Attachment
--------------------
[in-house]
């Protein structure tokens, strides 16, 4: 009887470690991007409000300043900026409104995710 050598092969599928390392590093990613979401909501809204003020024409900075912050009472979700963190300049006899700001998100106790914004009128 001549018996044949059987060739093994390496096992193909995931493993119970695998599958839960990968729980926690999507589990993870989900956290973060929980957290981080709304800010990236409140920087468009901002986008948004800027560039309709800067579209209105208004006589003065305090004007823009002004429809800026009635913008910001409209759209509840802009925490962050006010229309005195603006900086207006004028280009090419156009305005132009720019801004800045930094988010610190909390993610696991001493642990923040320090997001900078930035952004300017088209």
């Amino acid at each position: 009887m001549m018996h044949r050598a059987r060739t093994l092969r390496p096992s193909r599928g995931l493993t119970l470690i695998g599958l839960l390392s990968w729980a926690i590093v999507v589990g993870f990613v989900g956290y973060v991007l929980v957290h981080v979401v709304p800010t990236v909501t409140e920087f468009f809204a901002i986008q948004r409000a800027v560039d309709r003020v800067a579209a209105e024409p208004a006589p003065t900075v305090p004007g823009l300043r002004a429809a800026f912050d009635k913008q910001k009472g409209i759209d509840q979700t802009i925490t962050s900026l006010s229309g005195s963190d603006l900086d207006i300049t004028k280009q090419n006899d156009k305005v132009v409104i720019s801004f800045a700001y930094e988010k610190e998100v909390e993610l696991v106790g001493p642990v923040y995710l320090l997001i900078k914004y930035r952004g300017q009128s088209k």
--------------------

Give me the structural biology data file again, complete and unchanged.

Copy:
[in-house]
């Protein structure tokens, strides 16, 4: 009887470690991007409000300043900026409104995710 050598092969599928390392590093990613979401909501809204003020024409900075912050009472979700963190300049006899700001998100106790914004009128 001549018996044949059987060739093994390496096992193909995931493993119970695998599958839960990968729980926690999507589990993870989900956290973060929980957290981080709304800010990236409140920087468009901002986008948004800027560039309709800067579209209105208004006589003065305090004007823009002004429809800026009635913008910001409209759209509840802009925490962050006010229309005195603006900086207006004028280009090419156009305005132009720019801004800045930094988010610190909390993610696991001493642990923040320090997001900078930035952004300017088209």
């Amino acid at each position: 009887m001549m018996h044949r050598a059987r060739t093994l092969r390496p096992s193909r599928g995931l493993t119970l470690i695998g599958l839960l390392s990968w729980a926690i590093v999507v589990g993870f990613v989900g956290y973060v991007l929980v957290h981080v979401v709304p800010t990236v909501t409140e920087f468009f809204a901002i986008q948004r409000a800027v560039d309709r003020v800067a579209a209105e024409p208004a006589p003065t900075v305090p004007g823009l300043r002004a429809a800026f912050d009635k913008q910001k009472g409209i759209d509840q979700t802009i925490t962050s900026l006010s229309g005195s963190d603006l900086d207006i300049t004028k280009q090419n006899d156009k305005v132009v409104i720019s801004f800045a700001y930094e988010k610190e998100v909390e993610l696991v106790g001493p642990v923040y995710l320090l997001i900078k914004y930035r952004g300017q009128s088209k």